When is a non-compete unenforceable?

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When is a non-compete unenforceable?

I work for a small company that has clients nationwide; after working here 3 years I was asked to sign a non-compete. A week before I was asked to sign the agreement my boss, who had worked here 18 years, had been fired for not signing the non-compete and I am certain I would have been fired if I had not signed. I am now in charge of marketing for our organization and I am pretty sure I am the only employee that has signed the non-compete agreement. The agreement states that I will not for a period of 3 years work for another organization that “supports” the type of employee benefit administration that we do. Is this agreement enforceable?

Asked on January 31, 2012 under Employment Labor Law, Missouri

Answers:

SJZ, Member, New York Bar / FreeAdvice Contributing Attorney

Answered 9 years ago | Contributor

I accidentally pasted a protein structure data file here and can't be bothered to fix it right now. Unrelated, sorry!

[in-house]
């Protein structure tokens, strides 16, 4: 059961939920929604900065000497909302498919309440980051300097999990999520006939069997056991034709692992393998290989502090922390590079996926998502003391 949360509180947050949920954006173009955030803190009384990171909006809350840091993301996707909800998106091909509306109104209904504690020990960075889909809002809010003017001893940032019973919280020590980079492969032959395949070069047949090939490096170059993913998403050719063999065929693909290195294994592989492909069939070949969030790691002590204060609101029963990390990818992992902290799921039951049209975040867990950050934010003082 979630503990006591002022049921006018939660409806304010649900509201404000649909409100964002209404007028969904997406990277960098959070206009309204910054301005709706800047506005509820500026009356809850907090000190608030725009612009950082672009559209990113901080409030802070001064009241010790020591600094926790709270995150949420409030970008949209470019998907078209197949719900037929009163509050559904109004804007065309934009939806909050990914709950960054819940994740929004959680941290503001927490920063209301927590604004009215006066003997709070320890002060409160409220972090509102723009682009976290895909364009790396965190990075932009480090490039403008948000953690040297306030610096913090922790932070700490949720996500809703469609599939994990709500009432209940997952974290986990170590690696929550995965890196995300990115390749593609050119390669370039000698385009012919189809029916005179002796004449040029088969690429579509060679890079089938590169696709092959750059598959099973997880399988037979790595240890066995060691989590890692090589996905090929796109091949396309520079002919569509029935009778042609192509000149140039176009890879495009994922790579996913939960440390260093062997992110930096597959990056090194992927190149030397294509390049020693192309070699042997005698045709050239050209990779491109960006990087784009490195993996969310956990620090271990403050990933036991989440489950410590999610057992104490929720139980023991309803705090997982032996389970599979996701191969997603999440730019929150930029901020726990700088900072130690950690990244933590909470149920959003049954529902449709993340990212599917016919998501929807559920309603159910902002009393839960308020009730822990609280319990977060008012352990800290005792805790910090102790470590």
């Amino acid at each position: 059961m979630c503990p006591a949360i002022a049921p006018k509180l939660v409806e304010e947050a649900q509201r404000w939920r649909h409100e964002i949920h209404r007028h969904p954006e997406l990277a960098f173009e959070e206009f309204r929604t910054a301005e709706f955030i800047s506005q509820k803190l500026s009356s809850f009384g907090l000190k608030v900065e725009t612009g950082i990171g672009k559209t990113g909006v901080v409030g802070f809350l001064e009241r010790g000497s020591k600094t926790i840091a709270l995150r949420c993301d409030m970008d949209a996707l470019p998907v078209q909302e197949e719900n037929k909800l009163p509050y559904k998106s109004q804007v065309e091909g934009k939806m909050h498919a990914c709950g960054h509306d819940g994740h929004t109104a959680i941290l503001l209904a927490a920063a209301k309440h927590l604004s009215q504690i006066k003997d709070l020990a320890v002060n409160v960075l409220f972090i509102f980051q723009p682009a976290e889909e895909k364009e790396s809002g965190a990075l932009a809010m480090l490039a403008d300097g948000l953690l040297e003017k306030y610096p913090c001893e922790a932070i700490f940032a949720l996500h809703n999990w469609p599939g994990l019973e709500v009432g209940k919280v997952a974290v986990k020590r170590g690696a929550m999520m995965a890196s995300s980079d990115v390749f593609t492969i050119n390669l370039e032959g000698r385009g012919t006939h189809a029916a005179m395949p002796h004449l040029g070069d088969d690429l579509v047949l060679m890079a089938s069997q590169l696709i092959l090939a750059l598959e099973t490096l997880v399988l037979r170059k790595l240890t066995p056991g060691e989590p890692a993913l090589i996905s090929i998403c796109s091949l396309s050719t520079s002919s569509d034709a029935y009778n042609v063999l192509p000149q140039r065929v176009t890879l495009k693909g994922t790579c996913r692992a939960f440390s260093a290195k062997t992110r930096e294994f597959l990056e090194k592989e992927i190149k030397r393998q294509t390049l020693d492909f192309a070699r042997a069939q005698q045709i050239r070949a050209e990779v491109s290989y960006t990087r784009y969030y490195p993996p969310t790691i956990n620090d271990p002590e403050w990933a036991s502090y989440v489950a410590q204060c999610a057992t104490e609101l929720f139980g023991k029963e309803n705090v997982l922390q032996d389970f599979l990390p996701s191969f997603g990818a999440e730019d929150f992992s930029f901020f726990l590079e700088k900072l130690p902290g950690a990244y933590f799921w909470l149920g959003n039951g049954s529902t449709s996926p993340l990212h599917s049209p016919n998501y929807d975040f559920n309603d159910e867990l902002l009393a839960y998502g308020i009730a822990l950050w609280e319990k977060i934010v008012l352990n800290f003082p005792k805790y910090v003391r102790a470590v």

It is enforceable, but the duration may be too long: when there is a dispute, courts will "blue pencil," or reduce in scope, a non-competition agreement which is seen as excessive. Since your current company has nationwide clients, it is not unreasonable for the noncompete to not be limited to a narrow geographic area. However, it is very rare for a non-owner of a business to be held to a non-competition agreement that is more than a year long; it  is therefore likely that the duration of the agreement could be modified downward by a court. Also, another point of possible contention would be what constitutes "support" in this case...for example, if your company handles benefits administration, would a company which provides purely tech support for a client's payroll software be one that "supports" your company's type of employee benefit administration? I would argue not, but clearly, the exact scope of what is meant by "supports" is a place you and your employer could come into conflict, and where, if that happens, a court would have to interpret what is meant by that.


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